1 byte version (should be 1)
This is probably a good idea. If perturbed by an attacker to a later
Yes and the reason for this is simply to extend the range of possible
packet formats (view it as a packet subtype).
attacker could execute a rollback attack by changing a V2 to a V1.
We can deal with that at that time by making sure that V2 and V1 look
And he could also do this by changing the packet type.
1 byte MDC method (should be 2 to match SHA, or 0 to disable MDC)
This one worries me. It allows an attacker to turn a 2 into a 0. Also,
I see your point. The reason I suggest this is that there are a lot
of people who prefer to use RIPE-MD160 and this way we have te
opportunity to do just this. The packet format may also be used for
some very small applications which use a subset of OpenPGP and don't
implement SHA1 at all. My solution to this is to say in the standard,
that this SHOULD be SHA1 and an implementation SHOULD fail if this
condition is not met.
whether it is a messed up message by an attacker. If we choose a fixed
hash algorithm this ambiguity cannot arise.
I guess we will have new hash algorithms with a larger digest size in the
near future and this way we can more easily extend the specs to make
it possible to use this hash (Frankly, don't see any need in a MDC for
a larger hash, but if some one wants and has only implemented this
larger hash ...).
1 byte number of extra bytes (m) at the end of the encrypted text
From now on CFB encrypted with an IV of all zeroes without
any strange syncing.
This is fine for automatic parsing of messages to let the parse know
how may bytes he has to hold back.
terms of explaining what we are doing to others in the field. The "pseudo
IV" we have now is hard to explain. I had to go to some lengths in
getting our FIPS 140 certification (a standard security certification)
I can't remember that the Internet Standards Process (BCP9) or our
chapter says anything about FIPS certification. PGPG is a widely
deployed quasi-standard and believed to be really good secure.
If you need some certification it is matter of your company to work
2 byte the last two bytes of the random data.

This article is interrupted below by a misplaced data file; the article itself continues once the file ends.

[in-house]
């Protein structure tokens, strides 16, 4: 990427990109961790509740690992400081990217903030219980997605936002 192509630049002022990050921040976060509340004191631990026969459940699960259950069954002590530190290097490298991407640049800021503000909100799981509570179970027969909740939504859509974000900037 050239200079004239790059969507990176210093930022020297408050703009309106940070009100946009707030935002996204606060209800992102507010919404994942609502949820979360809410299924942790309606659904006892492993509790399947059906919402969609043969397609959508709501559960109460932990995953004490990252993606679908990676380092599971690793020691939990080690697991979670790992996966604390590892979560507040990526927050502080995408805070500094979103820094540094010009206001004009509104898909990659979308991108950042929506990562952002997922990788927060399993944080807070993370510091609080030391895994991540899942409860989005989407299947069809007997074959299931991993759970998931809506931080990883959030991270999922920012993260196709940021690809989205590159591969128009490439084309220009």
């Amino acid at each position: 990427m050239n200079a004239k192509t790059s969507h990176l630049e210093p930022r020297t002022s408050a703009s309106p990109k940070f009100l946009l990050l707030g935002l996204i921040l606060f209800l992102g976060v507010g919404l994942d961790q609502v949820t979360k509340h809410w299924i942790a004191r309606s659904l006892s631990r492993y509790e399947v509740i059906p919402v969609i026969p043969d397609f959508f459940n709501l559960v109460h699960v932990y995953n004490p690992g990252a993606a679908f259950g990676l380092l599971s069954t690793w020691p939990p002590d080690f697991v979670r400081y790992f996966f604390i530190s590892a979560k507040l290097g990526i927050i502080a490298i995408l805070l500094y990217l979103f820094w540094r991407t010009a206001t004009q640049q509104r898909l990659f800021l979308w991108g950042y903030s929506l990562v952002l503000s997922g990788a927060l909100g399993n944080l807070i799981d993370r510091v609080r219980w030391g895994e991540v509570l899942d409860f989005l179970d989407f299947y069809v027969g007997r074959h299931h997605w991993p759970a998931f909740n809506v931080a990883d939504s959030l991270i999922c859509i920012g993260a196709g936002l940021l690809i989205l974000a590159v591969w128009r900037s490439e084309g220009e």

You have not shown whether these are encrypted. I presume that they are,
Ah sure. It is what we are currently using.
My proposal was that we have four bytes, two random ones and then those
same two random ones repeated. These would all be encrypted. It's not
But that will be not better than the current practice. It is okay for
PK encryption but when using a symmetric-only encryption it may not
detect wrong passphrases in all cases. But okay, we catch this with
the MDC and therefore I think it is good enough.
Make the "pseudo-IV" prefix partially non-random - i.e. the last two
bytes being checksum for the other 14. No big deal security-wise and
noticeable help in detecting the right key.
This isn't too bad for 128 bit block ciphers like Twofish or AES, but as
a general principle we would need to apply it to all ciphers, including
64 bit block ciphers. I don't like taking away 16 of the 64 bits of IV
So we could always use 128 bits and use only the lower half for 64 bit
blocksize ciphers. But okay, with the MDC we don't really need it.
I agree that it would be sensible to encourage the new format when we go
to new block ciphers. Unfortunately the next version of PGP will have
Twofish support without MDC, since we were not able to come to consensus
Ahhh great: I'm holding back Twofish support for GnuPG for many weeks
now, only to have the chance to use 128 bit block ciphers as a
criteria to decide whether to use MDCed encryption - but NAI has already
decided to make facts and thereby ignoring the discussion at the WG.
But sure, it is your companies decision - tssss.
BTW, how did you solve the ambiguities in the rfc regarding the use of
synced CFB and length of IVs?
By this, do you mean the special sync operation after reading the pseudo
IV and check bytes?
#define CIPHER_MODE_PHILS_CFB 3
Werner Koch at guug.de www.gnupg.org keyid 621CC013